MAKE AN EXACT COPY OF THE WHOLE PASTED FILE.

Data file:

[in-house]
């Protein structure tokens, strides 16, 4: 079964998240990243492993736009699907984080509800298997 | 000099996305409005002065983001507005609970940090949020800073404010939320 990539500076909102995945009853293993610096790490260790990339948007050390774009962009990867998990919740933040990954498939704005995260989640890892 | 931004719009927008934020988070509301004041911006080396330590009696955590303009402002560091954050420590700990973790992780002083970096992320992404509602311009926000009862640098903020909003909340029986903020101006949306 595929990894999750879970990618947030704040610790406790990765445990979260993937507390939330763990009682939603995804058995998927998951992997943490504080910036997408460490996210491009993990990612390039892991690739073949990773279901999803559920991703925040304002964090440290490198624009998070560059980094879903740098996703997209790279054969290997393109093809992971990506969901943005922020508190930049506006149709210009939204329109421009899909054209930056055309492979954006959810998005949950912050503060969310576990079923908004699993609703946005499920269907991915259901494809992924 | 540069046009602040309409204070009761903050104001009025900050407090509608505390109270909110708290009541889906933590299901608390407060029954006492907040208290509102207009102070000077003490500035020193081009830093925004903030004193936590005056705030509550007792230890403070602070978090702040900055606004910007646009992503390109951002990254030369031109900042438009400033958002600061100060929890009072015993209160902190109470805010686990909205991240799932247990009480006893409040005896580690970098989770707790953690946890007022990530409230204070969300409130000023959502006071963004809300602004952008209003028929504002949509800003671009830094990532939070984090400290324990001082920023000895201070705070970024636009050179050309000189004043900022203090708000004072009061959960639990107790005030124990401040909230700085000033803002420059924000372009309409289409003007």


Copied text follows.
[in-house]
């Protein structure tokens, strides 16, 4: 079964998240990243492993736009699907984080509800298997 | 000099996305409005002065983001507005609970940090949020800073404010939320 990539500076909102995945009853293993610096790490260790990339948007050390774009962009990867998990919740933040990954498939704005995260989640890892 | 931004719009927008934020988070509301004041911006080396330590009696955590303009402002560091954050420590700990973790992780002083970096992320992404509602311009926000009862640098903020909003909340029986903020101006949306 595929990894999750879970990618947030704040610790406790990765445990979260993937507390939330763990009682939603995804058995998927998951992997943490504080910036997408460490996210491009993990990612390039892991690739073949990773279901999803559920991703925040304002964090440290490198624009998070560059980094879903740098996703997209790279054969290997393109093809992971990506969901943005922020508190930049506006149709210009939204329109421009899909054209930056055309492979954006959810998005949950912050503060969310576990079923908004699993609703946005499920269907991915259901494809992924 | 540069046009602040309409204070009761903050104001009025900050407090509608505390109270909110708290009541889906933590299901608390407060029954006492907040208290509102207009102070000077003490500035020193081009830093925004903030004193936590005056705030509550007792230890403070602070978090702040900055606004910007646009992503390109951002990254030369031109900042438009400033958002600061100060929890009072015993209160902190109470805010686990909205991240799932247990009480006893409040005896580690970098989770707790953690946890007022990530409230204070969300409130000023959502006071963004809300602004952008209003028929504002949509800003671009830094990532939070984090400290324990001082920023000895201070705070970024636009050179050309000189004043900022203090708000004072009061959960639990107790005030124990401040909230700085000033803002420059924000372009309409289409003007």